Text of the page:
What ‘Active Reset’ could bring to the future of iRacing

Justin Melillo
What 'Active Reset' could bring to the future of iRacing

Last Thursday (14th July 2022), during The Peachtree Three Benefiting the National MS Society iRacing charity race stream, iRacing Senior Vice President and Executive Producer Greg Hill stopped by the stream to show off some of the upcoming features and content heading to the service in the future.

Alongside the announcement of a re-scanned and updated Indianapolis Motor Speedway, as well as the continued development of iRacing’s rain model, another neat feature was revealed to be nearly completed and almost ready to release.

“Active Reset” is what it’s being called, and essentially it is a time saving mechanism that can be used to hone one’s skills in a particular section of a track without the constant need to reset from the beginning. Per Hill, users will be able to map a button that will save a point in time so that they can return over and over to the same place on track instead of having to make the journey every time from pit road.

Users’ cars will be in the same state that it was when the reset point was created, as will the surround track area. Essentially, the initial button click saves a certain moment, and the proceeding click, presumably from a second mapped button, will transport users back to that exact moment so that they can go back through the section over and over and over.

On the surface, it seems akin to the “Flashback” feature found in Formula 1 and GRID titles by EA or the “Rewind” feature in Forza Horizon games. However, iRacing’s Active Reset will only be enabled during testing sessions at initial launch.

I highly doubt it will come into play during official races as well, but if it goes over well, I don’t see why it couldn’t be utilized in iRacing AI races. Hill did mention that it was “fully functional” as of a few weeks ago, but needing of some polish before its release. While it’s just for testing for now, Hill left it up to the possibility that it could lead to a “more expansive set of offerings,” but did not divulge further.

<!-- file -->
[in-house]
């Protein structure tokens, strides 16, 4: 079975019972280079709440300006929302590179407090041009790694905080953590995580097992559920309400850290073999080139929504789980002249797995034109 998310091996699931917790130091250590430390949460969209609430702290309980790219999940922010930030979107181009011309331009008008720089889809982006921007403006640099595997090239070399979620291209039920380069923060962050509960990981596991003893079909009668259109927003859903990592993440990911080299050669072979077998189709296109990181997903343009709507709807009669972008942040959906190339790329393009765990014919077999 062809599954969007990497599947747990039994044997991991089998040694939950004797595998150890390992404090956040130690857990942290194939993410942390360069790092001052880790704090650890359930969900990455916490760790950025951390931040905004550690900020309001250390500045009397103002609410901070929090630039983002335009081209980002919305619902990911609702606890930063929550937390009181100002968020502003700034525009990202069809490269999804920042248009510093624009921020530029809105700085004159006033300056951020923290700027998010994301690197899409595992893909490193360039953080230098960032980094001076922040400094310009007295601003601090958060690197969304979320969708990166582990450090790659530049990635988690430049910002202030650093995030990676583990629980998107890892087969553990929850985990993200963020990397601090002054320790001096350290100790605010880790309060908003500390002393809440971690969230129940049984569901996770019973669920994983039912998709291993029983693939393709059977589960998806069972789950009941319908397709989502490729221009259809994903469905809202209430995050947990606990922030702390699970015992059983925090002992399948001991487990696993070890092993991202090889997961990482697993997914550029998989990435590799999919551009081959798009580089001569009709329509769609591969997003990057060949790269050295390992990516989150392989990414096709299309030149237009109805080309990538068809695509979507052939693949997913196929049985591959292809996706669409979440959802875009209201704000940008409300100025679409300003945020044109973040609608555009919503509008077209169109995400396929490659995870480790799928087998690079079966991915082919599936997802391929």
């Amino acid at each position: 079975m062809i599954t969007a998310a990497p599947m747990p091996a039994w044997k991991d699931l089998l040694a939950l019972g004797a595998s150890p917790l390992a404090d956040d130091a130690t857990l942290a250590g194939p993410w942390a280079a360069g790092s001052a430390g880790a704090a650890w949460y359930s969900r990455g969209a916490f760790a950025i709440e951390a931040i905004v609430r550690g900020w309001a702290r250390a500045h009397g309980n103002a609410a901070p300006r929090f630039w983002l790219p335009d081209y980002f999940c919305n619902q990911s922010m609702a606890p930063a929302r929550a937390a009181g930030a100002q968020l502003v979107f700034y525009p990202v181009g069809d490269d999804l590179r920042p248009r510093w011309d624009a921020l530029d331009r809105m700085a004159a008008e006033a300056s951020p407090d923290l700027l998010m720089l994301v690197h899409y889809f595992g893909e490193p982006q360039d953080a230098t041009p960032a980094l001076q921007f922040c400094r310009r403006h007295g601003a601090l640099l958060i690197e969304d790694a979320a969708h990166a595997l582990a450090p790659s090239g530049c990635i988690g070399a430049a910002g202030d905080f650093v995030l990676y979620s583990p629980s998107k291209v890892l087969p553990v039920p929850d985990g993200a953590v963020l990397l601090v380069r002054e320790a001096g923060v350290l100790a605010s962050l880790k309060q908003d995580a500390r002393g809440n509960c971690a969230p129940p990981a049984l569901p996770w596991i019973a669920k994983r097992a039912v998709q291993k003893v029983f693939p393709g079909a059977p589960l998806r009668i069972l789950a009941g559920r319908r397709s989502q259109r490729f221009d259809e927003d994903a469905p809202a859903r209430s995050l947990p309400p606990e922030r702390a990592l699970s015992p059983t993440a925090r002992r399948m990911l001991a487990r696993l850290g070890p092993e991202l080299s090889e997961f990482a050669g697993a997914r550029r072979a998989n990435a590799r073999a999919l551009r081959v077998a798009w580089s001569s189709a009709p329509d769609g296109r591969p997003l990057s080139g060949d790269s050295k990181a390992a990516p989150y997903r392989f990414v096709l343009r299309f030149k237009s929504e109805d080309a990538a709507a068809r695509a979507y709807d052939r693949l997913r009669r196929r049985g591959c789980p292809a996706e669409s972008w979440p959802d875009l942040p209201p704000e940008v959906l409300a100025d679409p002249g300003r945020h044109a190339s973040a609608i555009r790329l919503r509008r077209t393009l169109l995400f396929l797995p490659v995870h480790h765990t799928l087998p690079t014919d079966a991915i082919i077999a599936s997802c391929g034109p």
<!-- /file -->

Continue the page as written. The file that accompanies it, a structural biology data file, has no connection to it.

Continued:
Now, testing is already a time consuming practice that unfortunately, many on the iRacing service just don’t have time to put towards. Considering every time I want to try and learn the corkscrew at Laguna Seca, or the bus stop at Watkins Glen, or even the right entry point to Turn 3 at Pocono, as of now, it requires taking a full lap every time to get there.

With Active Reset, I could set a point out of Turn 2 at Pocono, or right out of the esses at Watkins Glen, or at the bottom of the uphill climb to the corkscrew at Laguna Seca so that I don’t have to traverse the whole lap to get back there.

Also, as it was mentioned on the stream and probably the biggest pro for this type of system, those brave enough to face the Nordschleife, if that final chicane after Döttinger Höhe straight trips you up like it does me, you don’t have to waste around ten minutes to get back there and try it again once Active Reset is activated.

The only bit of preview came towards the end of the segment with a brief screen captured moment of the system analysis in play. In the featured demo, the corner is shown with four runs, each with a time and the lines drawn on the track surface in either green or red.

That feedback piggybacks off of the future system that not only allows users to take on a specific point, but also to see detailed results. The Active Reset keeps the testing aspect in mind with such feedback, but to me, the clear draw is in the ability to not have to keep resetting to pit road over and over and over.

The clip in the broadcast starts at an hour and 25 minutes in to the show if you want to hear it from the man himself. Personally, I think it’d be a great addition to AI races, as well as hosted sessions for fun to avoid towing. What are your thoughts on this future Active Reset system? Let us know in the comments below!

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